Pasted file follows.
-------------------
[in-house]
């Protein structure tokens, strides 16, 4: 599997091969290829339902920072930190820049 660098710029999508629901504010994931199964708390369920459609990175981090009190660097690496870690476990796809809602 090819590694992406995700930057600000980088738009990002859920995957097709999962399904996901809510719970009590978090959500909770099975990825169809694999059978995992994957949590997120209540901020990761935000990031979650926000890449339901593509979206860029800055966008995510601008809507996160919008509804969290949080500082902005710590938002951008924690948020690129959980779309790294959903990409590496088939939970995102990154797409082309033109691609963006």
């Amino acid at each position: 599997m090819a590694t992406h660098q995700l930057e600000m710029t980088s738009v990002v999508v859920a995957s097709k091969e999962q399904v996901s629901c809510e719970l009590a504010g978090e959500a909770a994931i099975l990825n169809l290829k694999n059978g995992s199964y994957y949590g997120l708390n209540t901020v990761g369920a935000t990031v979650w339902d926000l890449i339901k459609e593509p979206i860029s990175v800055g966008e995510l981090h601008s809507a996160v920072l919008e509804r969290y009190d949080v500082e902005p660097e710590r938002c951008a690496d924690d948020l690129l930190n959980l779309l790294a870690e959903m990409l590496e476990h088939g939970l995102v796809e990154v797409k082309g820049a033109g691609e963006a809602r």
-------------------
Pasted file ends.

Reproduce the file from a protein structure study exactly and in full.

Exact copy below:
[in-house]
């Protein structure tokens, strides 16, 4: 599997091969290829339902920072930190820049 660098710029999508629901504010994931199964708390369920459609990175981090009190660097690496870690476990796809809602 090819590694992406995700930057600000980088738009990002859920995957097709999962399904996901809510719970009590978090959500909770099975990825169809694999059978995992994957949590997120209540901020990761935000990031979650926000890449339901593509979206860029800055966008995510601008809507996160919008509804969290949080500082902005710590938002951008924690948020690129959980779309790294959903990409590496088939939970995102990154797409082309033109691609963006």
């Amino acid at each position: 599997m090819a590694t992406h660098q995700l930057e600000m710029t980088s738009v990002v999508v859920a995957s097709k091969e999962q399904v996901s629901c809510e719970l009590a504010g978090e959500a909770a994931i099975l990825n169809l290829k694999n059978g995992s199964y994957y949590g997120l708390n209540t901020v990761g369920a935000t990031v979650w339902d926000l890449i339901k459609e593509p979206i860029s990175v800055g966008e995510l981090h601008s809507a996160v920072l919008e509804r969290y009190d949080v500082e902005p660097e710590r938002c951008a690496d924690d948020l690129l930190n959980l779309l790294a870690e959903m990409l590496e476990h088939g939970l995102v796809e990154v797409k082309g820049a033109g691609e963006a809602r």